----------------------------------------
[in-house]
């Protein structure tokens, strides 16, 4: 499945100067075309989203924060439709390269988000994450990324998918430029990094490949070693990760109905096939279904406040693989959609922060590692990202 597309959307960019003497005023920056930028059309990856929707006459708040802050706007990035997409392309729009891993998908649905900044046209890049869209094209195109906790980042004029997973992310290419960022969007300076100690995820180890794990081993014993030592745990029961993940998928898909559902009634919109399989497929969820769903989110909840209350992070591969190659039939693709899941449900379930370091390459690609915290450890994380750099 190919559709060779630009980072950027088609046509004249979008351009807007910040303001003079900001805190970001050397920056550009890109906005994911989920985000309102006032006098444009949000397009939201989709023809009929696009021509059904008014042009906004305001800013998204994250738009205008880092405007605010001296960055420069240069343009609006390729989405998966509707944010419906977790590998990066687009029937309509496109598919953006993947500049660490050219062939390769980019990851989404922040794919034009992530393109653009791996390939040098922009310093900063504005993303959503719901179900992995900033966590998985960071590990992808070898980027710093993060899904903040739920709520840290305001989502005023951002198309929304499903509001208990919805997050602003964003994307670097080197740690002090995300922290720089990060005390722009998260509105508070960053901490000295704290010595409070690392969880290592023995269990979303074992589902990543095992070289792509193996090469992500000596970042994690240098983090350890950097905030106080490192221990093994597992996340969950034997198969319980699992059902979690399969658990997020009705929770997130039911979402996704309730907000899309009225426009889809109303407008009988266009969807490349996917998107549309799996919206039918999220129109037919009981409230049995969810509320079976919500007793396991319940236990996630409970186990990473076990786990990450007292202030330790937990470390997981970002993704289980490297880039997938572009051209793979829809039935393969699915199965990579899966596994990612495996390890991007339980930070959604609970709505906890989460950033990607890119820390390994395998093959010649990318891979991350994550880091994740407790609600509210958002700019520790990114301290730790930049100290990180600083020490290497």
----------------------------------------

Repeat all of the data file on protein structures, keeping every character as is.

[in-house]
């Protein structure tokens, strides 16, 4: 499945100067075309989203924060439709390269988000994450990324998918430029990094490949070693990760109905096939279904406040693989959609922060590692990202 597309959307960019003497005023920056930028059309990856929707006459708040802050706007990035997409392309729009891993998908649905900044046209890049869209094209195109906790980042004029997973992310290419960022969007300076100690995820180890794990081993014993030592745990029961993940998928898909559902009634919109399989497929969820769903989110909840209350992070591969190659039939693709899941449900379930370091390459690609915290450890994380750099 190919559709060779630009980072950027088609046509004249979008351009807007910040303001003079900001805190970001050397920056550009890109906005994911989920985000309102006032006098444009949000397009939201989709023809009929696009021509059904008014042009906004305001800013998204994250738009205008880092405007605010001296960055420069240069343009609006390729989405998966509707944010419906977790590998990066687009029937309509496109598919953006993947500049660490050219062939390769980019990851989404922040794919034009992530393109653009791996390939040098922009310093900063504005993303959503719901179900992995900033966590998985960071590990992808070898980027710093993060899904903040739920709520840290305001989502005023951002198309929304499903509001208990919805997050602003964003994307670097080197740690002090995300922290720089990060005390722009998260509105508070960053901490000295704290010595409070690392969880290592023995269990979303074992589902990543095992070289792509193996090469992500000596970042994690240098983090350890950097905030106080490192221990093994597992996340969950034997198969319980699992059902979690399969658990997020009705929770997130039911979402996704309730907000899309009225426009889809109303407008009988266009969807490349996917998107549309799996919206039918999220129109037919009981409230049995969810509320079976919500007793396991319940236990996630409970186990990473076990786990990450007292202030330790937990470390997981970002993704289980490297880039997938572009051209793979829809039935393969699915199965990579899966596994990612495996390890991007339980930070959604609970709505906890989460950033990607890119820390390994395998093959010649990318891979991350994550880091994740407790609600509210958002700019520790990114301290730790930049100290990180600083020490290497």